An ‘abnormal,’ monsoon-like weather pattern hits Southern California
Weather experts are pointing to ‘unusual’ rainfall patterns that are battering the Southland as a possible link to a slew of deadly wildfires.
“This rain storm that just erupted in Southern California should stand out in any normal pattern of rain and thunderstorms,” said meteorologist and climatologist Bob Henson, president of Henson Weather Lab in Laguna Beach, California. “It was unseasonably warm and humid as well, reaching near 90 degrees. It was also very unusual for the time of year, as Southern California is normally very dry.”
Henson and other experts say the weather pattern is an example of a monsoon-like event, when the weather is so intense that moisture from the ocean evaporates or is blown out of the atmosphere by the jet stream.
This means there is little moisture in the air and the atmosphere is very dry, according to Henson.
“This is a storm pattern, a weather pattern that we have never seen before in the Southland,” said Henson. “Some experts have said it was a monsoon by comparison.”
There is no immediate danger to life or property from this unusual weather, Henson said. But the threat is far worse in the event of fire, he said.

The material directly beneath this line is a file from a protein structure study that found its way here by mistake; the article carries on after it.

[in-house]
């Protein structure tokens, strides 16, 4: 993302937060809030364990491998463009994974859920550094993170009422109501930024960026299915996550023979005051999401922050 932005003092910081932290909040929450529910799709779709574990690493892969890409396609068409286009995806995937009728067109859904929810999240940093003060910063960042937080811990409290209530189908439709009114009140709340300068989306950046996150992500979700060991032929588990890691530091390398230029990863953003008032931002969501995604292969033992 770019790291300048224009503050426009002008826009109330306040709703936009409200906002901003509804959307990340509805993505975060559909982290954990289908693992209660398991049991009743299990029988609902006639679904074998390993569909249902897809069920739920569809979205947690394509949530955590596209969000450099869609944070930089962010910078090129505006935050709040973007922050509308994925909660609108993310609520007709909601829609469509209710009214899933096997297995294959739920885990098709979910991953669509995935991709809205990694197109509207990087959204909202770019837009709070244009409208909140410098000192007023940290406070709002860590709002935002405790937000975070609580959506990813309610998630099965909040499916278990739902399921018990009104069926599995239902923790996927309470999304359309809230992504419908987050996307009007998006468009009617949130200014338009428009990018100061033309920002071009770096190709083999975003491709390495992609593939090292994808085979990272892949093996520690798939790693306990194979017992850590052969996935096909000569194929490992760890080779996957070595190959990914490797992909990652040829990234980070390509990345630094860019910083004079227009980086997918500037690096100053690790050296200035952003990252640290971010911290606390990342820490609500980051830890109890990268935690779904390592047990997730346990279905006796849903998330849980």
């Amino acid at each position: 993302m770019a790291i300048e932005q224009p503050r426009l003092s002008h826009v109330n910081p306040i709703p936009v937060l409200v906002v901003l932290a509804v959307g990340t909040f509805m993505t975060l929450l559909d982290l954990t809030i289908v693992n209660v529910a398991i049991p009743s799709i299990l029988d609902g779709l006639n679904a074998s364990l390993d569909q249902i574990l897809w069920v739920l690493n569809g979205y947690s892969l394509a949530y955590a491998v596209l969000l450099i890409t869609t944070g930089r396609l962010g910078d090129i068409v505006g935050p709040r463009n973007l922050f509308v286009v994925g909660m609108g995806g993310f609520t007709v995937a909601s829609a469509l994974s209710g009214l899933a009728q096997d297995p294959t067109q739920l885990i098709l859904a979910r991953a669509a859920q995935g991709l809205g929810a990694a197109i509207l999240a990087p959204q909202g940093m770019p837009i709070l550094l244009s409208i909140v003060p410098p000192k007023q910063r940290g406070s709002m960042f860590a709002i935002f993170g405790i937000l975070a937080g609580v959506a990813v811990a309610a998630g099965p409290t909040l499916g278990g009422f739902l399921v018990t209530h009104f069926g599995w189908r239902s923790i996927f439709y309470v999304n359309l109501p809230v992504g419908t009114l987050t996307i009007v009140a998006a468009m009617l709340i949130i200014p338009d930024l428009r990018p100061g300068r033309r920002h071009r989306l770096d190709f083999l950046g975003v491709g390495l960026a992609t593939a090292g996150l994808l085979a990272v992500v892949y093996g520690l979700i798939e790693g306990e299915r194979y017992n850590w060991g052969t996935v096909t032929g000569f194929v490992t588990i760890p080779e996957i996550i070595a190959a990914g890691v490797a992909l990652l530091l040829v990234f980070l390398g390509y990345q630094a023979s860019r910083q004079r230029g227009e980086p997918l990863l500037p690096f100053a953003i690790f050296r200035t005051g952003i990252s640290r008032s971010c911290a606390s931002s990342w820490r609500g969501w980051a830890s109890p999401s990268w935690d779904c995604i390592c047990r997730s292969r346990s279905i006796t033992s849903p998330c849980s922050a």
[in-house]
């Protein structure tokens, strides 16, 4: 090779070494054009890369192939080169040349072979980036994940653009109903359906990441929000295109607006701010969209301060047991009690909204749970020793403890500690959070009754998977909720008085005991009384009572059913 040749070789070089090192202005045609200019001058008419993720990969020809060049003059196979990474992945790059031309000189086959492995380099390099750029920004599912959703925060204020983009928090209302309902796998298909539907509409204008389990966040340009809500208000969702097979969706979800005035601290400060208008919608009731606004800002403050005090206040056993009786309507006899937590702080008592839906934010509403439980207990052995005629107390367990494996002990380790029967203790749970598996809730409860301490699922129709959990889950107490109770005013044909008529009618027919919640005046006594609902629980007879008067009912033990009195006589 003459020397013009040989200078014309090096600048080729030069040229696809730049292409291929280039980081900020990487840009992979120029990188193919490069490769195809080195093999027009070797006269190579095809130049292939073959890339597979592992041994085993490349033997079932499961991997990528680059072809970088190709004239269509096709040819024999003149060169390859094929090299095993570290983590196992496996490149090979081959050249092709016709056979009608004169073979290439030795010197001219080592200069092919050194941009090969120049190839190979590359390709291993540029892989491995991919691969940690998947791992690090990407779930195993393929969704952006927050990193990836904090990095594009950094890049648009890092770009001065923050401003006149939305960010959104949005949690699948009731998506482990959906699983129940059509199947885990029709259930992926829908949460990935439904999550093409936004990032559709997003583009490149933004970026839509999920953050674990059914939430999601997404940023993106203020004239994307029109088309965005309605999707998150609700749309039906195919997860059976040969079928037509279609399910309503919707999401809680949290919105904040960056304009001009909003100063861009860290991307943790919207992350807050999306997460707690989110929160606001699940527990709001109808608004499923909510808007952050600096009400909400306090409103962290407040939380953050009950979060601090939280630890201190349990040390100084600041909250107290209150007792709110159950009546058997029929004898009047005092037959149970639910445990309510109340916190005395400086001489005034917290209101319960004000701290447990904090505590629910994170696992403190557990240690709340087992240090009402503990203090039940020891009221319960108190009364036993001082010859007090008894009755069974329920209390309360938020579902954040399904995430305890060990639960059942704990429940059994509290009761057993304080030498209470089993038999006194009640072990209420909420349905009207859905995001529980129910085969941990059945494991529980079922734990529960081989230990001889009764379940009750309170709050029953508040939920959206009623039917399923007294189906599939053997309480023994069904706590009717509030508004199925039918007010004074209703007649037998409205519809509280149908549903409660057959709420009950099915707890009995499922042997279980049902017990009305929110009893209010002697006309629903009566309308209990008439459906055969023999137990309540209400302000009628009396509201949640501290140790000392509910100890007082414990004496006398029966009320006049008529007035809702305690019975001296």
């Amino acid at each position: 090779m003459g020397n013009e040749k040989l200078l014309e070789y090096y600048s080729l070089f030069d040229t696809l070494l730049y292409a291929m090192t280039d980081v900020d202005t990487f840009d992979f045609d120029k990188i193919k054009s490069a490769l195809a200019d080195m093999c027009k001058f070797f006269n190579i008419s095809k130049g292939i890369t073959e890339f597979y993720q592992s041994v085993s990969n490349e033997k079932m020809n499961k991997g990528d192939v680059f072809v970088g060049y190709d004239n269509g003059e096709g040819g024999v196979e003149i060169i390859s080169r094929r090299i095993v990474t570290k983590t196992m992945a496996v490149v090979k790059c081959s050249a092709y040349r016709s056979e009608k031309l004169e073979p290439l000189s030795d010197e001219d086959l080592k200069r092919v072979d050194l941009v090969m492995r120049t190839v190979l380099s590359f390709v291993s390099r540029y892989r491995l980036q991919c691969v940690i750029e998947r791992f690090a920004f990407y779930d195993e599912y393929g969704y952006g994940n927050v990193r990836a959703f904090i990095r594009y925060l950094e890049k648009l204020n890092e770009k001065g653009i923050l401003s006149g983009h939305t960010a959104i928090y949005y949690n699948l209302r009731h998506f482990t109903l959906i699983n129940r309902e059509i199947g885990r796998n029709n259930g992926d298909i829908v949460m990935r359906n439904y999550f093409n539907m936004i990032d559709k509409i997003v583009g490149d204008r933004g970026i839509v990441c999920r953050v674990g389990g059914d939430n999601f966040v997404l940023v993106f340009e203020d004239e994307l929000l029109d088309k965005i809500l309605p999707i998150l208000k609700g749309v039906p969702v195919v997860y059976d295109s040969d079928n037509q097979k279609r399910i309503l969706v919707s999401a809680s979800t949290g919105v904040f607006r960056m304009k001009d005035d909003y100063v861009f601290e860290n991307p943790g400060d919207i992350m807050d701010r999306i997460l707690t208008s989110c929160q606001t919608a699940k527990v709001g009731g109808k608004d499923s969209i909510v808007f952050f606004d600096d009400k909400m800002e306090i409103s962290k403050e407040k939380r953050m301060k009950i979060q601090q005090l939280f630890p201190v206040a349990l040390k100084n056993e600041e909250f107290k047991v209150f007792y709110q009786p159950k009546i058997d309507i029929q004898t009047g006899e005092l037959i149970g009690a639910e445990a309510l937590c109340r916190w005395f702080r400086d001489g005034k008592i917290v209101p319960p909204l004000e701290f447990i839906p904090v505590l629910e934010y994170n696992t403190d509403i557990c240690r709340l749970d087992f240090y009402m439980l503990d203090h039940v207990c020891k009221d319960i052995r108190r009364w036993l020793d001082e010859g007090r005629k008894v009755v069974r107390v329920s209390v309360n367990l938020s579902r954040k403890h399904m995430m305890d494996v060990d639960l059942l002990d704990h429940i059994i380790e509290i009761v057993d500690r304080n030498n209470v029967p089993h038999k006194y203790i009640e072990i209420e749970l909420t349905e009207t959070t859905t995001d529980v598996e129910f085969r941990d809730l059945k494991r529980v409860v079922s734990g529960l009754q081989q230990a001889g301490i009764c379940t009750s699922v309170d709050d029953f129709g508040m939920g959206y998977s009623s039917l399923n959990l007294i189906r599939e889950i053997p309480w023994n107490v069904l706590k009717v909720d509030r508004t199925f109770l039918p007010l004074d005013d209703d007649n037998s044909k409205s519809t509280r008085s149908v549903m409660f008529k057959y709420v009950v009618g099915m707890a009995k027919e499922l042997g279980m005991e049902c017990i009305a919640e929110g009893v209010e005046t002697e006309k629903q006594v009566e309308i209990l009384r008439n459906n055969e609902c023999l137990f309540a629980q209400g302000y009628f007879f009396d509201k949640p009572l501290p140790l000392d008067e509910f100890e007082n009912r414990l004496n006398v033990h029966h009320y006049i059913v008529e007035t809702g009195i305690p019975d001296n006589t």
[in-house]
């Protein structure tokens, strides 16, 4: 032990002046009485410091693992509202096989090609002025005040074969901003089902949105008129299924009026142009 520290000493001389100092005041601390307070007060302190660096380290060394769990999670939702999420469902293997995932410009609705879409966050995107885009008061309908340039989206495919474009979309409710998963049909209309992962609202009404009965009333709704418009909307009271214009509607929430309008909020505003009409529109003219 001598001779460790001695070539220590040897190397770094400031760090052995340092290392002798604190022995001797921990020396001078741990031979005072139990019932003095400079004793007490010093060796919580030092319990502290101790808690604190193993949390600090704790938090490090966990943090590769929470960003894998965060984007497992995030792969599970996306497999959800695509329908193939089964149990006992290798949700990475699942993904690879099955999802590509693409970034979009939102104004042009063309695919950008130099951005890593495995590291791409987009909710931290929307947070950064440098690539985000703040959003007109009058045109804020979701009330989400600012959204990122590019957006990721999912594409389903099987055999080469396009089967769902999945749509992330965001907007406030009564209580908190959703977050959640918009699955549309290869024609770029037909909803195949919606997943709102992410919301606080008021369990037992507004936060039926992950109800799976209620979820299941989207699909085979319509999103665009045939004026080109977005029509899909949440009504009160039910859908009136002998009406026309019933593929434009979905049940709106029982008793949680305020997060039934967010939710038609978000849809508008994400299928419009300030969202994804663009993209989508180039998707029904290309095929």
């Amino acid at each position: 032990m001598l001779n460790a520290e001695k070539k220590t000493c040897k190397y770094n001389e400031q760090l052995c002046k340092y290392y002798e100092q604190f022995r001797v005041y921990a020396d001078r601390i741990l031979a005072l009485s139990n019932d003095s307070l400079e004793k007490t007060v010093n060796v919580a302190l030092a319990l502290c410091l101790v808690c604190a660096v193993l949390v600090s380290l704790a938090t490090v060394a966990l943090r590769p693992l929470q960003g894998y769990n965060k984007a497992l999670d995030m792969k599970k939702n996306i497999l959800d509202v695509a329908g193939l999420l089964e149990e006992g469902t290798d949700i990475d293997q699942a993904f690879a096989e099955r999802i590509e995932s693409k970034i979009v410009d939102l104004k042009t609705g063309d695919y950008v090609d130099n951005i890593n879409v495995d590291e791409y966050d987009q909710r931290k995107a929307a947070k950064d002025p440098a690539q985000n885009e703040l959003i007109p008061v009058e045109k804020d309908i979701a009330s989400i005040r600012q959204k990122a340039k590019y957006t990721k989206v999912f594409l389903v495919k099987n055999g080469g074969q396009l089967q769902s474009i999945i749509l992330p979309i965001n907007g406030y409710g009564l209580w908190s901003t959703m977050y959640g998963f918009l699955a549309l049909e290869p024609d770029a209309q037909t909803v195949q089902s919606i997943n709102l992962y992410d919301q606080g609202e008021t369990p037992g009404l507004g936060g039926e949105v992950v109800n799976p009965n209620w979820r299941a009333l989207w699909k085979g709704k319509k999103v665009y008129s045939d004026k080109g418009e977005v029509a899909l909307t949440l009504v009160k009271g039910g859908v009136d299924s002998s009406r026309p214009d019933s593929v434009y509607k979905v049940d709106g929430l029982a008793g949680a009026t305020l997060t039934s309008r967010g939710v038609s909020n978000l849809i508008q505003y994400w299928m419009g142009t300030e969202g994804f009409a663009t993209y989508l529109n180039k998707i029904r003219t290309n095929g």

“The danger is if you have a wildfire,” Henson said. “You’re talking about the fire conditions, like wind, heat, humidity, lightening and rain. You’re talking about a wildfire that could last for days.”
According to Henson, in the last month, Southern California has experienced two other “unusual” rain storms, which have killed two people and destroyed dozens of homes.
This article is from the archive of our partner The Wire.
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The video is also from the archive of our partner The Wire.
In the video, Henson is seen putting his rain boots on before taking off his shirt. The rain boots are then seen slipping on as Henson is walking down the path. A man